When it comes to discussing who is the best fighter in MMA history up to this point, there are only two fighters who enter into the equation. Anderson Silva and Fedor Emelianenko. However, there should not even be that much debate.
Between these two fighters, only one of them consistently fought top competition at the highest levels of the sport their entire career. Only one of them consistently finished others, who people wrongly assumed to stand a chance. Only one of them has left no question about who would have won if they fought X.
Anderson Silva is the greatest fighter in mixed martial arts history so far.
This writer is not a Fedor Emelianenko naysayer. Fedor Emelianenko was the best heavyweight in MMA for a very long time, and there is no getting around that. However, as the linked article points out, mixed martial artists have gotten progressively better over the past 10 years, and continue getting better even now.
The best fighters from today are better than the best fighters from 2002. This is true in any weight class. Hell, it is true of any sport. Again, there is no question about this.
Just think about Tim Sylvia and Ricco Rodriguez compared to Junior dos Santos and Cain Velasquez. Fighters simply were not as athletic then as they are today. For a long time, Emelianenko kept squaring off with previous generation fighters like Tim Sylvia and Mark Coleman.
During his heyday, “The Last Emperor” spent far too much time opening cans like Kazuyuki Fujita and Yuji Nagata, and participating in Japanese “circus fights” against the likes of Hong-Man Choi.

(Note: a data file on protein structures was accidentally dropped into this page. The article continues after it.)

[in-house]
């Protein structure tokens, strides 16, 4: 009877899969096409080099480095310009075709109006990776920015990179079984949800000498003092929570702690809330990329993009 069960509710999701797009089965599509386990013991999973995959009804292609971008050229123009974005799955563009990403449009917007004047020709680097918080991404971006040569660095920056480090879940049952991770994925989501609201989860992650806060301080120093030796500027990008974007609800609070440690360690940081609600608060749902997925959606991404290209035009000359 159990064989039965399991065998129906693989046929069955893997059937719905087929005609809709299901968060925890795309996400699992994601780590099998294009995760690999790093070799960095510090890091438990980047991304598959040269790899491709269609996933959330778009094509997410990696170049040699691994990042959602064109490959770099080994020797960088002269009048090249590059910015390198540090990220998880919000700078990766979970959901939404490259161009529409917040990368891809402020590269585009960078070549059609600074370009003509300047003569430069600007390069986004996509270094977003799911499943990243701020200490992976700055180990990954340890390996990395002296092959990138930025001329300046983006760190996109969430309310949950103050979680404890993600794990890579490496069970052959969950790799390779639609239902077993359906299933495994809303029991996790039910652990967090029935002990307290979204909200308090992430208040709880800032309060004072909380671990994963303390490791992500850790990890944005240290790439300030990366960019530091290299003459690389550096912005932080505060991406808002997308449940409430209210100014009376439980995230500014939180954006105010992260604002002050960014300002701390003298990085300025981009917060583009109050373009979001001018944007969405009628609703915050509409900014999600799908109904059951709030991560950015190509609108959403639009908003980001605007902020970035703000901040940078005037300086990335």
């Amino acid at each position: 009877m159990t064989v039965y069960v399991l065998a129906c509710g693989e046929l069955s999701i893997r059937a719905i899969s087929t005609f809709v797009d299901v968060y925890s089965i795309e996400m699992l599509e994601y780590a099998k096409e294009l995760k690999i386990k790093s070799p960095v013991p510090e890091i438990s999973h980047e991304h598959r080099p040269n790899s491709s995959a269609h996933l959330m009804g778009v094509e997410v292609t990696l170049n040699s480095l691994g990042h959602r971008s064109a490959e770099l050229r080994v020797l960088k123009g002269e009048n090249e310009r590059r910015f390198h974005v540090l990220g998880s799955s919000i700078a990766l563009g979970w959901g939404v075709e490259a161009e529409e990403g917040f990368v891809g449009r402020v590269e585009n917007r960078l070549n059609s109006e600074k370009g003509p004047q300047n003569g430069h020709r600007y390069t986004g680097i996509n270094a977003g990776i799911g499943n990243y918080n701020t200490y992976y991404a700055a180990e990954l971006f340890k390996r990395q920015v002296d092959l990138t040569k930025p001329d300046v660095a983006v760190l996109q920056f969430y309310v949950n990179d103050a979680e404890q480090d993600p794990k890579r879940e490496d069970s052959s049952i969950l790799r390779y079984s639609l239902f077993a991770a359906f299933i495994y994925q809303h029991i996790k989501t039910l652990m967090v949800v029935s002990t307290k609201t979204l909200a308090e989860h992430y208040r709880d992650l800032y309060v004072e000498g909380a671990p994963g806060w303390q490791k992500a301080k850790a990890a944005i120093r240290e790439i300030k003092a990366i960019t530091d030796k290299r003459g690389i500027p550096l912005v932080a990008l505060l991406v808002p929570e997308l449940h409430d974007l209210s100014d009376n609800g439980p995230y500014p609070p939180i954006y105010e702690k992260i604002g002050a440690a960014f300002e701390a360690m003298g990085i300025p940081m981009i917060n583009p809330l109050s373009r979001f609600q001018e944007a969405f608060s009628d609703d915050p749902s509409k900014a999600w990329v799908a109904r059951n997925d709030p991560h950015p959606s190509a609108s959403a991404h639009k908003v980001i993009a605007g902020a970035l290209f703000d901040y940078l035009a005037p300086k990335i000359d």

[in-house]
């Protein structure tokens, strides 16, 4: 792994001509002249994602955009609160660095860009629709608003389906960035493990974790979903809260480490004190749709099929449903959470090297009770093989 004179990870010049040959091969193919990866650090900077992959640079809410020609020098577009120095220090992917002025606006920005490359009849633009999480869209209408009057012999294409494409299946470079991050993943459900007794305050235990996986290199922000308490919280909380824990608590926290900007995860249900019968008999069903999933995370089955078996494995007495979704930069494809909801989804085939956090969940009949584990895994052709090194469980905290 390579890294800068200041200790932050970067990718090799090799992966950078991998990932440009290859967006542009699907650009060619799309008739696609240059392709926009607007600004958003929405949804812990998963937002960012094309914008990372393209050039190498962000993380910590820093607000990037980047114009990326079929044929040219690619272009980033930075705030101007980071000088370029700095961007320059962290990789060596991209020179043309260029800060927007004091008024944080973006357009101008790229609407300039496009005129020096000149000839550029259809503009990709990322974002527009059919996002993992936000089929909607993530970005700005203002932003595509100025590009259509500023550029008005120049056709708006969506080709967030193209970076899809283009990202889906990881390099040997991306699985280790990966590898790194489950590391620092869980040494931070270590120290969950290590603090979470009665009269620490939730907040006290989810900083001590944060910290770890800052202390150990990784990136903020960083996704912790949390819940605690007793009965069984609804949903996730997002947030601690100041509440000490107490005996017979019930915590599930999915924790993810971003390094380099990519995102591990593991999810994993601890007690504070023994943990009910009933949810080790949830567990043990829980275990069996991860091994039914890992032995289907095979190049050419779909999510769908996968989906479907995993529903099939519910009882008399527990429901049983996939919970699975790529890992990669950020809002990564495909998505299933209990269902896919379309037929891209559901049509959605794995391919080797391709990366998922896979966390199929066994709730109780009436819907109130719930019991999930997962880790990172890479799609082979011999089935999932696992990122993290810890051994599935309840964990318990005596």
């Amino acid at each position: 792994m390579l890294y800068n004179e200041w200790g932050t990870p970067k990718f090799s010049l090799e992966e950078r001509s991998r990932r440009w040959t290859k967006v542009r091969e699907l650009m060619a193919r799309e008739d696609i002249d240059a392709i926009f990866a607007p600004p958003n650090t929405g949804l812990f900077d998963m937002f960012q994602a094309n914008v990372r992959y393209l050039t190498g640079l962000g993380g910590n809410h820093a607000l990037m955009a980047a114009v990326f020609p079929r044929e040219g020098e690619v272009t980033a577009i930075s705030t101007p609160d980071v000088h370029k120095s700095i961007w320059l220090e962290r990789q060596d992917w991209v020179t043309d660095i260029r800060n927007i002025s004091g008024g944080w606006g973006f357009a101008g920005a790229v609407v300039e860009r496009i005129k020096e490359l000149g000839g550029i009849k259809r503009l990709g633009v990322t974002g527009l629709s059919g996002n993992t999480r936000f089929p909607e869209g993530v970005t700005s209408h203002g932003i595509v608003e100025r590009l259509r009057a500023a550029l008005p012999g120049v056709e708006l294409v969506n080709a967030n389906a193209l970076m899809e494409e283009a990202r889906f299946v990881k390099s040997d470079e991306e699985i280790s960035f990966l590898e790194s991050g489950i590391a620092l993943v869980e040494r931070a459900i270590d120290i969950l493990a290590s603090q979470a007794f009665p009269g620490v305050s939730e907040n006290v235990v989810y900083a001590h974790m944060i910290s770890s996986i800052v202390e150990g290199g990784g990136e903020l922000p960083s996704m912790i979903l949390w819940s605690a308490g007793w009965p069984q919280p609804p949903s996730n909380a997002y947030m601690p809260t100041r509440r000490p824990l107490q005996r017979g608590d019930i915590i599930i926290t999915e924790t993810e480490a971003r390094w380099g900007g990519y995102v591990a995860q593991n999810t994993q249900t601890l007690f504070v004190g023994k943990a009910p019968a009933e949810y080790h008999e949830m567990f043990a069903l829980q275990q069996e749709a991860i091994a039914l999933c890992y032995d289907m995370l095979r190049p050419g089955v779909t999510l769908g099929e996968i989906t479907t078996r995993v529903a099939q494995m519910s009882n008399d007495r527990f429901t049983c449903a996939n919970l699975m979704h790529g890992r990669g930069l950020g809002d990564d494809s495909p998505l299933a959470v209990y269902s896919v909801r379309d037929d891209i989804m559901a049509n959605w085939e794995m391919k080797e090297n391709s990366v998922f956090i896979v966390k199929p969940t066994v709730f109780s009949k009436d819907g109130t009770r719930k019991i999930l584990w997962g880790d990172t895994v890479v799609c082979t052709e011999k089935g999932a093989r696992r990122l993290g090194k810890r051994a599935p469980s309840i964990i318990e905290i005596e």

When Emelianenko finally did start battling great athletes with great technique—something the heavyweight division lacked for a long while—the results were disastrous for him. He lost to Fabricio Werdum via a first-round triangle choke. While some brushed it off as a fluke, that talk was completely silenced when Emelianenko got bullied by Antonio Silva, who beat him badly enough to have the fight doctor call it off between the second and third rounds.
From there, he went back to his days of fighting light heavyweights who did not want to cut weight anymore. First losing to Dan Henderson, then fighting overseas against former B-list fighters (current D-list) before calling it a career.
All of this came at the expense of Fedor Emelianenko fighting top fighters. That, no matter what anybody claims, was a plain and simple disappointment.
Anderson Silva, meanwhile, has about as many fights as Emelianenko over roughly the same length of time. The difference between the two is that, upon entering the UFC, Silva has fought nothing but the best the promotion had to offer in the middleweight division. He started by beating Chris Leben, who was on a four-fight winning streak at the time. Then he beat Rich Franklin to become champion and, from there, the rest is history.
There is no debate that the vast majority of the best middleweights reside in the UFC. There is also no denying that Silva has beaten each and every top contender that has been thrown at him.
For the last six years, in his division, Anderson Silva has fought nothing but the best. Emelianenko could not have made this claim at any point in his career. Yes, Emelianenko beat many of the best heavyweights from 2003 to 2009. But Anderson Silva has beaten every potentially challenging opponent since he joined the UFC.
Emelianenko never joined the UFC and, therefore, never fought Randy Couture in his prime or pre-accident Frank Mir. Even in Strikeforce, he never fought Alistair Overeem or Josh Barnett, who most assumed to be the best heavyweights in the promotion.
Had he consistently fought top fighters in his division, Emelianenko would get the nod here. But he did not. Because of this, Silva ends up being the only real choice for the greatest mixed martial artist to this point.